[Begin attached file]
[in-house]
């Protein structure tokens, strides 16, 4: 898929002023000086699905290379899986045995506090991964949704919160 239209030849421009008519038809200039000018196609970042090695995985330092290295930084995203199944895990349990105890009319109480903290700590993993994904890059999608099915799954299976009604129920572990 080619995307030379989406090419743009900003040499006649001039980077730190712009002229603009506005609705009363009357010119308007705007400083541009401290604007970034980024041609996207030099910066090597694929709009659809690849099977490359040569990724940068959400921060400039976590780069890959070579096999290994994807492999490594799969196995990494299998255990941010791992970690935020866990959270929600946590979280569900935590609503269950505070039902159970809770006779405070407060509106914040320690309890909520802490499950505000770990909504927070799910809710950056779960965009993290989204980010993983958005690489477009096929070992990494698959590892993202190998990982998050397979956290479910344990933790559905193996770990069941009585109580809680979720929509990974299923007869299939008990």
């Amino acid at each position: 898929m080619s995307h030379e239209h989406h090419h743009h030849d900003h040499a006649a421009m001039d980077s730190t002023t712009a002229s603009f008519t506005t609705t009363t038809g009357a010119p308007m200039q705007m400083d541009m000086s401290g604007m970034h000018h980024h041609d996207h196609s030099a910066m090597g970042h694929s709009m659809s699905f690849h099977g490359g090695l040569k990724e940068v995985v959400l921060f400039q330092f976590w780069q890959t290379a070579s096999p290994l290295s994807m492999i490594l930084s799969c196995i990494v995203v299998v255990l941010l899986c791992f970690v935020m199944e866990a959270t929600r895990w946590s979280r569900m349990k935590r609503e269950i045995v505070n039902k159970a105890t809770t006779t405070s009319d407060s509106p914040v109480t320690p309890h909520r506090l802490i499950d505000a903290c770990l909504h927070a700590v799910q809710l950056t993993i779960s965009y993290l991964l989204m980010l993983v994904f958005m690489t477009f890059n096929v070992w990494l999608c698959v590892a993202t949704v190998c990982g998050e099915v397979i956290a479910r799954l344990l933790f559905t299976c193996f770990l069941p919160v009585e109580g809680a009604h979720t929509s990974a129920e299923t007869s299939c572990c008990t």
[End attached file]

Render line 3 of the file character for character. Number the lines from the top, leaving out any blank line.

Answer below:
């Amino acid at each position: 898929m080619s995307h030379e239209h989406h090419h743009h030849d900003h040499a006649a421009m001039d980077s730190t002023t712009a002229s603009f008519t506005t609705t009363t038809g009357a010119p308007m200039q705007m400083d541009m000086s401290g604007m970034h000018h980024h041609d996207h196609s030099a910066m090597g970042h694929s709009m659809s699905f690849h099977g490359g090695l040569k990724e940068v995985v959400l921060f400039q330092f976590w780069q890959t290379a070579s096999p290994l290295s994807m492999i490594l930084s799969c196995i990494v995203v299998v255990l941010l899986c791992f970690v935020m199944e866990a959270t929600r895990w946590s979280r569900m349990k935590r609503e269950i045995v505070n039902k159970a105890t809770t006779t405070s009319d407060s509106p914040v109480t320690p309890h909520r506090l802490i499950d505000a903290c770990l909504h927070a700590v799910q809710l950056t993993i779960s965009y993290l991964l989204m980010l993983v994904f958005m690489t477009f890059n096929v070992w990494l999608c698959v590892a993202t949704v190998c990982g998050e099915v397979i956290a479910r799954l344990l933790f559905t299976c193996f770990l069941p919160v009585e109580g809680a009604h979720t929509s990974a129920e299923t007869s299939c572990c008990t």